Working remotely abroad: policy and talent implications

Since the pandemic when working from home, working remotely and working from anywhere became normalised due to the inability to travel internationally to the employment location, employees have embraced the possibilities of remote work as part of a work-life balance strategy. Dr Sue Shortland explains the policy and talent implications of supporting employee-requested international remote working.

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This article is taken from the Winter 2023/24 issue of

Think Global People magazine

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View your copy of the Winter 2023 issue of Think Global People magazine.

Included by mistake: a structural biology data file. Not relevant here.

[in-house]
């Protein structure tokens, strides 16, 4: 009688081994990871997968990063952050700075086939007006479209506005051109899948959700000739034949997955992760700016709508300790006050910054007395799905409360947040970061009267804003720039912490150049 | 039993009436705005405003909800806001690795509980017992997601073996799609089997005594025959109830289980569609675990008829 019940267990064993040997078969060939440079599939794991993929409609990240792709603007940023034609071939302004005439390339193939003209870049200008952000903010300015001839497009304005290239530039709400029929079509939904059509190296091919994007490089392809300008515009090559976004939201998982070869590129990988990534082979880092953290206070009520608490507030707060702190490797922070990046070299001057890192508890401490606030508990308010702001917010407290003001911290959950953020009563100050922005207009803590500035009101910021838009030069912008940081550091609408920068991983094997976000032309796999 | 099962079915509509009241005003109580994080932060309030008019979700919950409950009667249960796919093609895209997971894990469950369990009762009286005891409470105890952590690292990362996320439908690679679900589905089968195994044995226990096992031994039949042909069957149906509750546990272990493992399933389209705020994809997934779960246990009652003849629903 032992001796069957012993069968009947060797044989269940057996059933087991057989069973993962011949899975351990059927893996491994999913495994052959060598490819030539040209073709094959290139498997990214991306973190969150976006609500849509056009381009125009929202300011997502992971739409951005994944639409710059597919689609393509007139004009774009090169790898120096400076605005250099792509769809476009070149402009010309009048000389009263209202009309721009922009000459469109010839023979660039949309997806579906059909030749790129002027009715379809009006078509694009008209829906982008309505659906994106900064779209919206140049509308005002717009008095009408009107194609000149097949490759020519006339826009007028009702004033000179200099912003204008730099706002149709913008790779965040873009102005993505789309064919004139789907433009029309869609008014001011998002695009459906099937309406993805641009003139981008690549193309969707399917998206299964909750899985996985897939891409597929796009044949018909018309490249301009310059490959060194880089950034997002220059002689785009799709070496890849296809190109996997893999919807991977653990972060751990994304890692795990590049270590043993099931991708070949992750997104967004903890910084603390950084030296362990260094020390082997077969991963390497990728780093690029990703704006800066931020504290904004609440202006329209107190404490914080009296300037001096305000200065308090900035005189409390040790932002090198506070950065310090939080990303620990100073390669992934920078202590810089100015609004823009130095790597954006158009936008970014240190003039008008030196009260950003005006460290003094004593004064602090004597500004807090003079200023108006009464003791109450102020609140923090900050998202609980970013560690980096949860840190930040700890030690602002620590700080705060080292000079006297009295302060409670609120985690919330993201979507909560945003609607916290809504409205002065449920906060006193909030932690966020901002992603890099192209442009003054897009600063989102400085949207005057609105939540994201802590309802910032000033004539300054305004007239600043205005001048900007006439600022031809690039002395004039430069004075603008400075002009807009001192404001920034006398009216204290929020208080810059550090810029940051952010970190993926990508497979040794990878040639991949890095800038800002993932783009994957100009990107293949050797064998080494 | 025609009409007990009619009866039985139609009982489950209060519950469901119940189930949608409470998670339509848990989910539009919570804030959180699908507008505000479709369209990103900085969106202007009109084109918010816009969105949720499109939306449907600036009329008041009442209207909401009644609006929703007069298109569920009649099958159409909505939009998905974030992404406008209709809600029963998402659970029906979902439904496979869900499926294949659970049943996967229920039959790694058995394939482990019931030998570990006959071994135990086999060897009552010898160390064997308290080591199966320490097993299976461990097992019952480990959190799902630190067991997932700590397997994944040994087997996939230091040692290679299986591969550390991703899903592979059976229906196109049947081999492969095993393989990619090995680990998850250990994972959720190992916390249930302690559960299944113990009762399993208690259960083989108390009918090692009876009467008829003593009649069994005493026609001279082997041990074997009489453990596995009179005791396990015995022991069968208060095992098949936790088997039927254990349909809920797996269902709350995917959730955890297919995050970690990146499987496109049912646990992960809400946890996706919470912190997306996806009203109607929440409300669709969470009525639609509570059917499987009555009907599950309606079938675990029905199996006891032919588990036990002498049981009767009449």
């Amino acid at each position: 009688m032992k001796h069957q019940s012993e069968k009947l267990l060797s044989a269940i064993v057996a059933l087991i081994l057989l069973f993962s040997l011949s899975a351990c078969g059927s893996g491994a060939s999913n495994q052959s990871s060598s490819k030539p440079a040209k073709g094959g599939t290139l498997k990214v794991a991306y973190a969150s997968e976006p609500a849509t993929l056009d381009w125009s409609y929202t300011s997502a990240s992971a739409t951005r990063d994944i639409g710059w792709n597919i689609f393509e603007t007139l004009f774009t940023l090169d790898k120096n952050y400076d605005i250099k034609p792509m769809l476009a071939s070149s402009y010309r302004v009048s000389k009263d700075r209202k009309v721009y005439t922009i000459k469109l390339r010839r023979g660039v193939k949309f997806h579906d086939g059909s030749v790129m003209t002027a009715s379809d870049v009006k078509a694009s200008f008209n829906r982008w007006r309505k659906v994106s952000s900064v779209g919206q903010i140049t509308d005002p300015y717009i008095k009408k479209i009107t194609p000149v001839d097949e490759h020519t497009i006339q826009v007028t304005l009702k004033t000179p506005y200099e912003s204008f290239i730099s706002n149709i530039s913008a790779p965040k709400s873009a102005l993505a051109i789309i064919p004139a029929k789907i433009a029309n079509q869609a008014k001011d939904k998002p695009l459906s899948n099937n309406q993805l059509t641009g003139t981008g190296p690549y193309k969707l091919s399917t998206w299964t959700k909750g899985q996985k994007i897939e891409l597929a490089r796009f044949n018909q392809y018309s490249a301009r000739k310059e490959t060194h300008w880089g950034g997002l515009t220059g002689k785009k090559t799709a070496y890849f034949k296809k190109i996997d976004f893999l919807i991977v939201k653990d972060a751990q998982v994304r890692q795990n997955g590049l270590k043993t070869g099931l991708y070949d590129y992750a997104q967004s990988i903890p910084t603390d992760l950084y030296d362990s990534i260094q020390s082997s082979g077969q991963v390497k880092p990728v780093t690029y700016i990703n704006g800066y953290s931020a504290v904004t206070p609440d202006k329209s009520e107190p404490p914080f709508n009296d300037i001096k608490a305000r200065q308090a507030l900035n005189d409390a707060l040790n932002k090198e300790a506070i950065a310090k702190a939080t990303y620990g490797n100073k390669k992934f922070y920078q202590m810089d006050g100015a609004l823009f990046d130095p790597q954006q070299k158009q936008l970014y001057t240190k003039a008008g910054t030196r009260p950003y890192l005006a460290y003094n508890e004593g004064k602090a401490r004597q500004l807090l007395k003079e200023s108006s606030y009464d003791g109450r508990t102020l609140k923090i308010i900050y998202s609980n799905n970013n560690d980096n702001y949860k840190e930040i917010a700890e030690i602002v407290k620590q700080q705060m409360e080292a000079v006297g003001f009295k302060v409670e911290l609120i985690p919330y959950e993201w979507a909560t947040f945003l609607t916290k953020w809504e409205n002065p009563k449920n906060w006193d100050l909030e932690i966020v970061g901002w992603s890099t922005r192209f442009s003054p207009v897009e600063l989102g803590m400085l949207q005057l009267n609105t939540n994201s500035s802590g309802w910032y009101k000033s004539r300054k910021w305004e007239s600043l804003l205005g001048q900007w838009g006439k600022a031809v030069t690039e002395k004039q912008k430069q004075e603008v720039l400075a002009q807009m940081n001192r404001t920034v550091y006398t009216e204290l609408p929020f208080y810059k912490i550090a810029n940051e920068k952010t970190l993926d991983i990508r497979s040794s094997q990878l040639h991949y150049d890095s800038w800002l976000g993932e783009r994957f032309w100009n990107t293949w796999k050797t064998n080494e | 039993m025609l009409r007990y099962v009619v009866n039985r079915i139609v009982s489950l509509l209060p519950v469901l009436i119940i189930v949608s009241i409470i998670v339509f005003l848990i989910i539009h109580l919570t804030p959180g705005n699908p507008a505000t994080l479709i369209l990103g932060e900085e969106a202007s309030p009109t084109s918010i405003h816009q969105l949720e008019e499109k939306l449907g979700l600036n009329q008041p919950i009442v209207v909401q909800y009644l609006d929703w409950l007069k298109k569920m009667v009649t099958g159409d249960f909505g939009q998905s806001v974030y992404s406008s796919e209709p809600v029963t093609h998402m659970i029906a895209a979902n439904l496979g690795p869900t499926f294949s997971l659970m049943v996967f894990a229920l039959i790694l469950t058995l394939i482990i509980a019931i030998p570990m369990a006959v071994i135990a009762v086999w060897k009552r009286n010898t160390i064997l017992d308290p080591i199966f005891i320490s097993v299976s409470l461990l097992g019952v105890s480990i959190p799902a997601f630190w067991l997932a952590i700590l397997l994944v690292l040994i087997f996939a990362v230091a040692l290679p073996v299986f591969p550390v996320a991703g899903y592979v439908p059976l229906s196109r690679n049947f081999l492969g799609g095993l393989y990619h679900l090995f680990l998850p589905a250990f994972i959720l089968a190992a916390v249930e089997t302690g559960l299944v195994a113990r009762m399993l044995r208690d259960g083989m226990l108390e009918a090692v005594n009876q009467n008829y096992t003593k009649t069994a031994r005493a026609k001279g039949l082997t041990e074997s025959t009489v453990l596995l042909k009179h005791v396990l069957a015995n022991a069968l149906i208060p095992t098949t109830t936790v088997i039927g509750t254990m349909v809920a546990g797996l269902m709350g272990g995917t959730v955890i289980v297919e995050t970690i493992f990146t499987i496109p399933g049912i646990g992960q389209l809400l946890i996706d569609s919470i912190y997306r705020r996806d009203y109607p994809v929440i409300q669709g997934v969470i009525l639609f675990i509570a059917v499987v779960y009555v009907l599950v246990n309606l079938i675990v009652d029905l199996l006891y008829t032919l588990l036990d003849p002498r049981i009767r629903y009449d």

During the pandemic, employees and their families found themselves unable to accept international assignments based in other countries due to travel restrictions imposed. This meant that international assignments had to be conducted virtually. Individuals and their families also found themselves unable to leave assignment locations due to Covid restrictions once their tour of duty ended, and some ended up living in a third country which was neither their home or host location, for example caught up when travelling on vacation.This situation resulted in organisations having to manage individuals living in locations while their job roles continued elsewhere.  This set the trend for requests by employees to work remotely while undertaking international duties. International remote work has now become a feature of international mobility and refers to employee requests to perform their duties in a different country from where their job role is formally based.During the pandemic, compliance authorities understood that individuals were unable to relocate as necessary and a more lenient approach was taken to the treatment of immigration and tax implications. Now, however, with freedom of movement back in play, compliance has become a key issue in employers’ decisions allow employees to live and work in different places.